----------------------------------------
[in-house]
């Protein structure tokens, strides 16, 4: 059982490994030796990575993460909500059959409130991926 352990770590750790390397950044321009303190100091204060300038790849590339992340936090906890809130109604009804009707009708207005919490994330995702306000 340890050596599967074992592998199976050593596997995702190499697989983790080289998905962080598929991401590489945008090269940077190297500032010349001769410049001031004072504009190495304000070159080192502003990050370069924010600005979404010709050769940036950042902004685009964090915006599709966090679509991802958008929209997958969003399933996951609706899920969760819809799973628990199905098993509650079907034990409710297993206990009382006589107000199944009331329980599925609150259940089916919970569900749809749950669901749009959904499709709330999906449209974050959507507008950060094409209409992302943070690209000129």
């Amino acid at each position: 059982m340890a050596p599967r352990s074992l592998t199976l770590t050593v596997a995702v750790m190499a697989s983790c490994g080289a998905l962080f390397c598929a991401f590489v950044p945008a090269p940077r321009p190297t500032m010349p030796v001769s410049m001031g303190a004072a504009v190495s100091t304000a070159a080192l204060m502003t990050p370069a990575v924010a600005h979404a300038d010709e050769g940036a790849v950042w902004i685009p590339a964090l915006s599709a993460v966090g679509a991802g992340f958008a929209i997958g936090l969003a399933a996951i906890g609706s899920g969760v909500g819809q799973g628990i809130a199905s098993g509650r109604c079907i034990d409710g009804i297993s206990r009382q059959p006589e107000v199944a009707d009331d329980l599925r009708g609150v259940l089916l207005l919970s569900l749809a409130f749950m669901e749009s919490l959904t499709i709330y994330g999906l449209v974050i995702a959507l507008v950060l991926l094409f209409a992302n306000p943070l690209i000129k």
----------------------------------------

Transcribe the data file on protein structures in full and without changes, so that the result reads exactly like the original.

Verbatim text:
[in-house]
């Protein structure tokens, strides 16, 4: 059982490994030796990575993460909500059959409130991926 352990770590750790390397950044321009303190100091204060300038790849590339992340936090906890809130109604009804009707009708207005919490994330995702306000 340890050596599967074992592998199976050593596997995702190499697989983790080289998905962080598929991401590489945008090269940077190297500032010349001769410049001031004072504009190495304000070159080192502003990050370069924010600005979404010709050769940036950042902004685009964090915006599709966090679509991802958008929209997958969003399933996951609706899920969760819809799973628990199905098993509650079907034990409710297993206990009382006589107000199944009331329980599925609150259940089916919970569900749809749950669901749009959904499709709330999906449209974050959507507008950060094409209409992302943070690209000129």
């Amino acid at each position: 059982m340890a050596p599967r352990s074992l592998t199976l770590t050593v596997a995702v750790m190499a697989s983790c490994g080289a998905l962080f390397c598929a991401f590489v950044p945008a090269p940077r321009p190297t500032m010349p030796v001769s410049m001031g303190a004072a504009v190495s100091t304000a070159a080192l204060m502003t990050p370069a990575v924010a600005h979404a300038d010709e050769g940036a790849v950042w902004i685009p590339a964090l915006s599709a993460v966090g679509a991802g992340f958008a929209i997958g936090l969003a399933a996951i906890g609706s899920g969760v909500g819809q799973g628990i809130a199905s098993g509650r109604c079907i034990d409710g009804i297993s206990r009382q059959p006589e107000v199944a009707d009331d329980l599925r009708g609150v259940l089916l207005l919970s569900l749809a409130f749950m669901e749009s919490l959904t499709i709330y994330g999906l449209v974050i995702a959507l507008v950060l991926l094409f209409a992302n306000p943070l690209i000129k």